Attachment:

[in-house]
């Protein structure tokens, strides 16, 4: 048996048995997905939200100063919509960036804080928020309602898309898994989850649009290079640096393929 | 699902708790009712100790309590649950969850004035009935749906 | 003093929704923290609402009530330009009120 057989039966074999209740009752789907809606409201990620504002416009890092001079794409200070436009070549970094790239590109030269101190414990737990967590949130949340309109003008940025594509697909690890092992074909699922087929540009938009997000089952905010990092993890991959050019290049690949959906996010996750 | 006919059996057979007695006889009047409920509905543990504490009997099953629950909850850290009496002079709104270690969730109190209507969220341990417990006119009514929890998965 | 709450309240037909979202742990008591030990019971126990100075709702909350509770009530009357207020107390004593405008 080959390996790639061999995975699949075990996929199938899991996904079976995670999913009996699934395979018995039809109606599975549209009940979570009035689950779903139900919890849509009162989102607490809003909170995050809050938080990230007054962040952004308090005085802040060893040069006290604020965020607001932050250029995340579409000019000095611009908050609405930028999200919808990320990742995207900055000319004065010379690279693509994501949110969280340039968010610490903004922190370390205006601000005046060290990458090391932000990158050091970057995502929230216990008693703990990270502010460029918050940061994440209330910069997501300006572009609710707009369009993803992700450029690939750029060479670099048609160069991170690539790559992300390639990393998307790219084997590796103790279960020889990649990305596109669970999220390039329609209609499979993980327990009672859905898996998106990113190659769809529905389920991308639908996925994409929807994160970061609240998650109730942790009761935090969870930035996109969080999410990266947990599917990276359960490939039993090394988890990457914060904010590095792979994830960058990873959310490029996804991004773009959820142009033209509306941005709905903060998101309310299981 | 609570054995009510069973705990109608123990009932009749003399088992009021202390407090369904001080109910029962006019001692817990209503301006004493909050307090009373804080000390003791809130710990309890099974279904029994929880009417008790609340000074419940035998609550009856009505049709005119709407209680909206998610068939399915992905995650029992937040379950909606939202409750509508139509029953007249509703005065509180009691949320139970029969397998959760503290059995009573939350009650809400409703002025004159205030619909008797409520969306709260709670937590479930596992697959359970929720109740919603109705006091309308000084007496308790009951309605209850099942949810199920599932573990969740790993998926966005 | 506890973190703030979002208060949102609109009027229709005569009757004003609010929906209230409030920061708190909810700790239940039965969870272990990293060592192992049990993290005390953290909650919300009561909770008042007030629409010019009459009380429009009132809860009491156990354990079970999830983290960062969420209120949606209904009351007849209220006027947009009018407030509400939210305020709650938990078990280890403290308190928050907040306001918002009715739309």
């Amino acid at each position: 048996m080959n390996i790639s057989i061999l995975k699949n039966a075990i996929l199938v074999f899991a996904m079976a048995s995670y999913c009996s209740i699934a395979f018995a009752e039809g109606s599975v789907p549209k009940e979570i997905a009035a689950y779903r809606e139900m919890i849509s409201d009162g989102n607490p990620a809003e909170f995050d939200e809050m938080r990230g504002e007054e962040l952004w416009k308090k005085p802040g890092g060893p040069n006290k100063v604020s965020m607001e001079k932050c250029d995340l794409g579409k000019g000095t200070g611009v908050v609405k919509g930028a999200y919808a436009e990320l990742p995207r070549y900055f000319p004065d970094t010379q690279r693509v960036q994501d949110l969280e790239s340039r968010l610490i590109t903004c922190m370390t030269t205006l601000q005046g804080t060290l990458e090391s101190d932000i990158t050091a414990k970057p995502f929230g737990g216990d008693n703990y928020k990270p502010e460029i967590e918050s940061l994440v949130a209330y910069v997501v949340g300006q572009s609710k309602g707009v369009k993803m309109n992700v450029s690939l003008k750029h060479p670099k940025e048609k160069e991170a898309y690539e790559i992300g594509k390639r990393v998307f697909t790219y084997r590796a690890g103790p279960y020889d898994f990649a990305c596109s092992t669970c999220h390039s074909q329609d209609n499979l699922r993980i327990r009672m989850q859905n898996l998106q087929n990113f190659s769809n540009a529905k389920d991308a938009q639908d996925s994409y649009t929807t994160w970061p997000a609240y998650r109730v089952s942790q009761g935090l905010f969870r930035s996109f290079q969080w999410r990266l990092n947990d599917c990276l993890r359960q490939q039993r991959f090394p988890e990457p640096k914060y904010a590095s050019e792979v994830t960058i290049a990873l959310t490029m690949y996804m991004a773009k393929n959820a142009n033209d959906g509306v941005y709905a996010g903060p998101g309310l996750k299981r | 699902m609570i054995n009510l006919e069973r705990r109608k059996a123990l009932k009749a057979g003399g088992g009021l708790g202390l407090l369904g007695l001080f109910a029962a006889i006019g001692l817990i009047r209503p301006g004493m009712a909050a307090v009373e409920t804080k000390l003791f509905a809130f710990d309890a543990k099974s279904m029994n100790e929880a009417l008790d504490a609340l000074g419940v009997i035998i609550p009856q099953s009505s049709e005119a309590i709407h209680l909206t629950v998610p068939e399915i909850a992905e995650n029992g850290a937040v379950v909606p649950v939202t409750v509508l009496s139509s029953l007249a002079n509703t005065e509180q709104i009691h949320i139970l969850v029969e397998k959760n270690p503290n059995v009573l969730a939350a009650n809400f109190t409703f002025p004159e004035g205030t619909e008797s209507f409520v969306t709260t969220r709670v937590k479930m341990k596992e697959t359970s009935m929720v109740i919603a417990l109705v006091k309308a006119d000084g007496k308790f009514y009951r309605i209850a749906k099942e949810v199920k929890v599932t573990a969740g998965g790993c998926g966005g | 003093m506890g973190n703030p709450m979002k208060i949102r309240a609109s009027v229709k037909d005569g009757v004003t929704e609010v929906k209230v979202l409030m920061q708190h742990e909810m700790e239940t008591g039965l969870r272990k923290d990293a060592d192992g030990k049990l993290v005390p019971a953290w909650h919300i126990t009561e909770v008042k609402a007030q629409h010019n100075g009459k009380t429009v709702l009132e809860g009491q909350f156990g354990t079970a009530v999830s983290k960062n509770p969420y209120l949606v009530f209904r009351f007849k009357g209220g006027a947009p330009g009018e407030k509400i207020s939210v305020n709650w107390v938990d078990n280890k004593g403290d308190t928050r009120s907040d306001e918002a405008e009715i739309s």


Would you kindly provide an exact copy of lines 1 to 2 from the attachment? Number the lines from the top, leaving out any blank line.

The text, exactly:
[in-house]
């Protein structure tokens, strides 16, 4: 048996048995997905939200100063919509960036804080928020309602898309898994989850649009290079640096393929 | 699902708790009712100790309590649950969850004035009935749906 | 003093929704923290609402009530330009009120 057989039966074999209740009752789907809606409201990620504002416009890092001079794409200070436009070549970094790239590109030269101190414990737990967590949130949340309109003008940025594509697909690890092992074909699922087929540009938009997000089952905010990092993890991959050019290049690949959906996010996750 | 006919059996057979007695006889009047409920509905543990504490009997099953629950909850850290009496002079709104270690969730109190209507969220341990417990006119009514929890998965 | 709450309240037909979202742990008591030990019971126990100075709702909350509770009530009357207020107390004593405008 080959390996790639061999995975699949075990996929199938899991996904079976995670999913009996699934395979018995039809109606599975549209009940979570009035689950779903139900919890849509009162989102607490809003909170995050809050938080990230007054962040952004308090005085802040060893040069006290604020965020607001932050250029995340579409000019000095611009908050609405930028999200919808990320990742995207900055000319004065010379690279693509994501949110969280340039968010610490903004922190370390205006601000005046060290990458090391932000990158050091970057995502929230216990008693703990990270502010460029918050940061994440209330910069997501300006572009609710707009369009993803992700450029690939750029060479670099048609160069991170690539790559992300390639990393998307790219084997590796103790279960020889990649990305596109669970999220390039329609209609499979993980327990009672859905898996998106990113190659769809529905389920991308639908996925994409929807994160970061609240998650109730942790009761935090969870930035996109969080999410990266947990599917990276359960490939039993090394988890990457914060904010590095792979994830960058990873959310490029996804991004773009959820142009033209509306941005709905903060998101309310299981 | 609570054995009510069973705990109608123990009932009749003399088992009021202390407090369904001080109910029962006019001692817990209503301006004493909050307090009373804080000390003791809130710990309890099974279904029994929880009417008790609340000074419940035998609550009856009505049709005119709407209680909206998610068939399915992905995650029992937040379950909606939202409750509508139509029953007249509703005065509180009691949320139970029969397998959760503290059995009573939350009650809400409703002025004159205030619909008797409520969306709260709670937590479930596992697959359970929720109740919603109705006091309308000084007496308790009951309605209850099942949810199920599932573990969740790993998926966005 | 506890973190703030979002208060949102609109009027229709005569009757004003609010929906209230409030920061708190909810700790239940039965969870272990990293060592192992049990993290005390953290909650919300009561909770008042007030629409010019009459009380429009009132809860009491156990354990079970999830983290960062969420209120949606209904009351007849209220006027947009009018407030509400939210305020709650938990078990280890403290308190928050907040306001918002009715739309």